Tom and his staff understand the law very well. They are quick to return calls, take the initiative, and explain things in a way I can understand. From start to finish Tom was there to help me out every step of the way with our case. I am glad to have Tom and his team on my side. I simply cannot thank them enough!

    - Michelle M.
    “Helped turn my lemons into lemonade.”

    I found myself in a challenging & stressful situation that required legal representation and their attorney Paul Castronovo handled it beyond my expectations.  Paul is incredibly experienced/knowledgeable and I just felt like I was in good hands the entire time.  Paul has a calming demeanor too–which is helpful in these stressful situations. Paul helped turn my lemons into lemonade.

    - Tucker W.
    “His confidence shined through instilling the confidence in me and peace of mind having him by my side.”

    Tom McKinney’s prompt attention, articulate and comprehensive advice addressed my Employment Agreement related issue. His confidence shined through instilling the confidence in me and peace of mind having him by my side. If you’re dealing with the proverbial ‘blood sucking’ company, look no further than Tom’s voice of reason.

    - Sweta M.
    “He was professional and knowledgeable in employment law.”

    Going to Tom and his team for my case was the best decision I made. He was professional and knowledgeable in employment law. He helped me reach a resolution and I could not recommend him enough for anyone else out there.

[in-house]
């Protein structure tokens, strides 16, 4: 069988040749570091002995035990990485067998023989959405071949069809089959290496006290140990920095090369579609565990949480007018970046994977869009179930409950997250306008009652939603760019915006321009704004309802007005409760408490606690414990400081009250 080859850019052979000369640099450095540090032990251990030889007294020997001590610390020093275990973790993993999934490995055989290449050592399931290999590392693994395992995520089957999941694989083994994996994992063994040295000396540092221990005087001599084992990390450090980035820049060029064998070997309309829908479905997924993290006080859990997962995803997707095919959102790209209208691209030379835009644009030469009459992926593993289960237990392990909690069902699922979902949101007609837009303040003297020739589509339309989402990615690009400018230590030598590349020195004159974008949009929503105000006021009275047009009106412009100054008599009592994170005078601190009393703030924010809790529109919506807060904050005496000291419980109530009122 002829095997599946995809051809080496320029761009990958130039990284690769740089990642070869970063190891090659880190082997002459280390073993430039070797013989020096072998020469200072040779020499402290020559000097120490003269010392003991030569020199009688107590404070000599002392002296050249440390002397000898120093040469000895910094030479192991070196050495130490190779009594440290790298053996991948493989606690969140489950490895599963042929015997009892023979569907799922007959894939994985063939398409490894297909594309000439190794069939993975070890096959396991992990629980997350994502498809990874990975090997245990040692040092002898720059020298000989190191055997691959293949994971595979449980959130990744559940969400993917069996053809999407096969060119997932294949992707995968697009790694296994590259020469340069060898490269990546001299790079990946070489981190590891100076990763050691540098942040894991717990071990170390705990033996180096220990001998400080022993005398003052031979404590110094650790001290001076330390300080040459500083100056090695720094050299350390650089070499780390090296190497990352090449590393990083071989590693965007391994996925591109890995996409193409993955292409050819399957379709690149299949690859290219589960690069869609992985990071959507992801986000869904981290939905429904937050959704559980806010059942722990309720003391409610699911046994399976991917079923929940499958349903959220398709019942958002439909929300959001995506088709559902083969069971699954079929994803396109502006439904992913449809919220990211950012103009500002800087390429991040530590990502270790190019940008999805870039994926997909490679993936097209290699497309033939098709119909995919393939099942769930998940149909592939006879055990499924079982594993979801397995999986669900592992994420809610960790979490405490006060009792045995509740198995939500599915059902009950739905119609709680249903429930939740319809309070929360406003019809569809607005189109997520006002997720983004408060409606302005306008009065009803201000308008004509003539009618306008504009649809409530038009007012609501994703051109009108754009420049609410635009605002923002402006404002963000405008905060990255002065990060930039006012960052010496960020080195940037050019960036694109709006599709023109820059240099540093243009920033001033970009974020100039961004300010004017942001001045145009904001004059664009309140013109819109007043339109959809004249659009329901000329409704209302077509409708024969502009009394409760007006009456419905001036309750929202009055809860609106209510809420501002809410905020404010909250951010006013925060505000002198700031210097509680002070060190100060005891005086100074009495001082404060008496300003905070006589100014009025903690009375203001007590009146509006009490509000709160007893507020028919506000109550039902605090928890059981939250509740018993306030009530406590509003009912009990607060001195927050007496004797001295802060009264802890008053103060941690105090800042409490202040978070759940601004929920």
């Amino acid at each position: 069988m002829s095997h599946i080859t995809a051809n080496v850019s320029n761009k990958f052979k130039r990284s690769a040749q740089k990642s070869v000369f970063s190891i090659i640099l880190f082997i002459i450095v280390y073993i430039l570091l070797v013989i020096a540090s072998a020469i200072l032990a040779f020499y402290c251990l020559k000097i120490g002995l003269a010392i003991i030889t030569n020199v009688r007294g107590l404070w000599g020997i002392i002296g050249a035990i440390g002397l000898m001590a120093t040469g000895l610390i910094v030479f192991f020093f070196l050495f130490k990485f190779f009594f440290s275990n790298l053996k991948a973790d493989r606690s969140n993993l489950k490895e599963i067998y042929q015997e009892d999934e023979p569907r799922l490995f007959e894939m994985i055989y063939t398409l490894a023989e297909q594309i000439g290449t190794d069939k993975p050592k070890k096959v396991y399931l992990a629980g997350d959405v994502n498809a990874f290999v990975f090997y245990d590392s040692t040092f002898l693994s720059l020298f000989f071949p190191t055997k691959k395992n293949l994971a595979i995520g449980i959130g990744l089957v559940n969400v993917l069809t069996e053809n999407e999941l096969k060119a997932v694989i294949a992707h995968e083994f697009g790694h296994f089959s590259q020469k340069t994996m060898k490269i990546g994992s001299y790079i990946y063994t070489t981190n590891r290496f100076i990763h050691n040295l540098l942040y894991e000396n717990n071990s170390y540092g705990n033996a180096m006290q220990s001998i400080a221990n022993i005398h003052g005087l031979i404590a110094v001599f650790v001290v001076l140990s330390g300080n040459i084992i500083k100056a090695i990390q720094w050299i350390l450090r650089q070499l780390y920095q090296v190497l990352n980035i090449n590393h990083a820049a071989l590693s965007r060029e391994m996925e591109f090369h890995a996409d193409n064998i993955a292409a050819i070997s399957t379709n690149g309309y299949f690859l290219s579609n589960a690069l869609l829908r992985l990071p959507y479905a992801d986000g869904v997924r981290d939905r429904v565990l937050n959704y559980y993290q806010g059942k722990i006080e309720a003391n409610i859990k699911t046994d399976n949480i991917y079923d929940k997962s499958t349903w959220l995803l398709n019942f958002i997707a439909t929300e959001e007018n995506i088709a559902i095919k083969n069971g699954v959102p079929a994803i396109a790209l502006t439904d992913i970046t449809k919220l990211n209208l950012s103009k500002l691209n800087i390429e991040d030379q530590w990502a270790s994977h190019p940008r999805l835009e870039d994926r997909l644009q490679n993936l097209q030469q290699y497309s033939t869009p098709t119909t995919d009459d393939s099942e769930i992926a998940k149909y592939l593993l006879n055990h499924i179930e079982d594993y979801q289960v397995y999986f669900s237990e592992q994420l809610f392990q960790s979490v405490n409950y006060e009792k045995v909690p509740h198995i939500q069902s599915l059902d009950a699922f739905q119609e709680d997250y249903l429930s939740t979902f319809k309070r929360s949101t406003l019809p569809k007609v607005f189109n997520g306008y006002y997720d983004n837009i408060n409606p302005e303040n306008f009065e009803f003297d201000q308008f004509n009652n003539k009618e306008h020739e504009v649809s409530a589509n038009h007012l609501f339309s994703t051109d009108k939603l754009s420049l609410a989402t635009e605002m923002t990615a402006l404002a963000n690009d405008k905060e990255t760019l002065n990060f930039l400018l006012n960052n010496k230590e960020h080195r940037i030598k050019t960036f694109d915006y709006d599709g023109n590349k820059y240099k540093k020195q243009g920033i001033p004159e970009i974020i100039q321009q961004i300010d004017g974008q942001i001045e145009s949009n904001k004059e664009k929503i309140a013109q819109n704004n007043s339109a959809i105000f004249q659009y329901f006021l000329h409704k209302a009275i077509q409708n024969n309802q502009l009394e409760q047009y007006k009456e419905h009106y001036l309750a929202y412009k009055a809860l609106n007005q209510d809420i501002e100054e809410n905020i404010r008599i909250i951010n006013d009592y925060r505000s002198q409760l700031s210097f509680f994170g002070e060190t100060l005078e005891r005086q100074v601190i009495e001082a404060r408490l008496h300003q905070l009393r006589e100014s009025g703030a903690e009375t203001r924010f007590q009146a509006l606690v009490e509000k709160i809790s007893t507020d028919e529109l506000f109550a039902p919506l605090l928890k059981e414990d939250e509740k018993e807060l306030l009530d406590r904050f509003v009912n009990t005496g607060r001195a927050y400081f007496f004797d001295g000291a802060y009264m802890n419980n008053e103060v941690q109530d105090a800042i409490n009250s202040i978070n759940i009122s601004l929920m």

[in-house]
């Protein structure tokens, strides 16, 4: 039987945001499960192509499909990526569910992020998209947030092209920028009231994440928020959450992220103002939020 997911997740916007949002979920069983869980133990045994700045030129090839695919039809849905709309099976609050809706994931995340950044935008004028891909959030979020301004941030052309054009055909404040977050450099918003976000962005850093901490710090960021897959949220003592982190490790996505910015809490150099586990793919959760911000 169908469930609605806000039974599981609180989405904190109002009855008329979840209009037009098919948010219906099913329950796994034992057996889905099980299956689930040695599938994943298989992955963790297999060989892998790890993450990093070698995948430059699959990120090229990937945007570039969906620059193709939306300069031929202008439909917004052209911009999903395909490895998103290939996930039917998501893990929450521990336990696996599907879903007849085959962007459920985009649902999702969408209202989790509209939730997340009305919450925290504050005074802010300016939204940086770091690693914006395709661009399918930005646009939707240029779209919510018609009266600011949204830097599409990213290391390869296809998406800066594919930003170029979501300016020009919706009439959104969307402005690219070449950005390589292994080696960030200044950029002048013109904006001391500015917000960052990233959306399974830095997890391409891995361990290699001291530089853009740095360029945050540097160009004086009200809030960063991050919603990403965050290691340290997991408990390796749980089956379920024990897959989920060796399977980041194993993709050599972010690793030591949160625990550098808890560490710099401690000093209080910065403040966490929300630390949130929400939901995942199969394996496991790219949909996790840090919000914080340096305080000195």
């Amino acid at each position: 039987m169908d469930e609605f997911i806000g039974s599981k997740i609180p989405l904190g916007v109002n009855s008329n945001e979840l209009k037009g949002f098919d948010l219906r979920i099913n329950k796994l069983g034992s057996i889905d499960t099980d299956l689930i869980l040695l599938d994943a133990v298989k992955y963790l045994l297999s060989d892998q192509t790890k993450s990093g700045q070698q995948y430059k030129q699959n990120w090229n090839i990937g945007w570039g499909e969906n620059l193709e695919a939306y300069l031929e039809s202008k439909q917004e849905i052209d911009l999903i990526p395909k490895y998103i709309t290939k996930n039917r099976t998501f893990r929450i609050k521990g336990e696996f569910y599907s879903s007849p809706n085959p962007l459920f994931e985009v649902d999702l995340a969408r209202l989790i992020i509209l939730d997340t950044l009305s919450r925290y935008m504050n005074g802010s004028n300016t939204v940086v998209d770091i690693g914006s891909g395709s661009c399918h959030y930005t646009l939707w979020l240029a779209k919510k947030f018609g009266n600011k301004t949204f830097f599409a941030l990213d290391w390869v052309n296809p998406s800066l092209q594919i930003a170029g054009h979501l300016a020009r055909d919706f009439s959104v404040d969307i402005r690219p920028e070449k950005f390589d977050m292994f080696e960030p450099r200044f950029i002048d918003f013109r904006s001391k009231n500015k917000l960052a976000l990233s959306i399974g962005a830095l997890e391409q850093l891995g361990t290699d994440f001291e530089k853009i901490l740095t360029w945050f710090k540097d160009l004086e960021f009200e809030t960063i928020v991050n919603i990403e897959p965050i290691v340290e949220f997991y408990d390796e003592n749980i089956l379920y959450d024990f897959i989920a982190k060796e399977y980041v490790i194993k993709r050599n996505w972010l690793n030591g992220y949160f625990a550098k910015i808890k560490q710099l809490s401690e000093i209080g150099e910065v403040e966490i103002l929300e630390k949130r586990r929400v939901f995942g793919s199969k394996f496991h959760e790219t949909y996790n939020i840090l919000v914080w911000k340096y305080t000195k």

- Austin S.
    “I have referred him to friends in NJ and NY.”

    Tom McKinney is one of the best attorneys that I know…whether to negotiate on your behalf or reviewing your agreement to make sure you are getting maximum value for your compensation. From stock options to deferred compensation.  I have referred him to friends in NJ and NY.

    - Sean C.
    “Tom was prudent in having me use his services and I did not overpay when not needed.”

    I had Tom review my severance agreement. He provided a lot of valuable insight. I was able to go back to my employer with various points and double my package. Tom was prudent in having me use his services (told me to go back to my employer before fully engaging him) and I did not overpay when not needed.   Other lawyers could have easily taken advantage of my situation and over-lawyered the situation.

    - Joe K.

Have Questions?

We Have Answers!
  • How long do I have to sign the severance documents?

    When companies terminate employees and provide a severance package, the goal of the severance is to benefit both the company and the employee. Therefore, the employee has time to review the agreement. Review timelines depend on employee age and the number of people terminated simultaneously.

    • Employees under the age of 40 – No set time frame, but it must be reasonable and ample enough to review and understand the components.
    • Employees over the age of 40 – 21 days to review and sign and 7 days to reconsider and revoke your signature.
    • Multiple terminations at once – 45 days to review and sign and 7 days to reconsider and revoke your signature.
  • How is severance pay calculated?

    Several factors go into severance pay amounts. Employees in higher management positions may receive additional benefits like longer pay terms, office equipment, or medical benefits.

    Typical payouts can last up to 26 weeks and go by the following calculations:

    • Hourly Employees: Number of years with company X 1 week of regular pay = Severance Pay $ Total
    • Salaried Employees: Number of years with company X 2 weeks of regular pay = Severance Pay $ Total
  • Am I entitled to severance pay?

    No, most companies provide a severance agreement when they lay off or fire an employee. Offering a severance package is entirely optional for the company. Most companies only do it to protect themselves from future lawsuits, the employee going to a competitor company, or adverse claims from the employee. The company takes multiple factors into account when preparing the packages.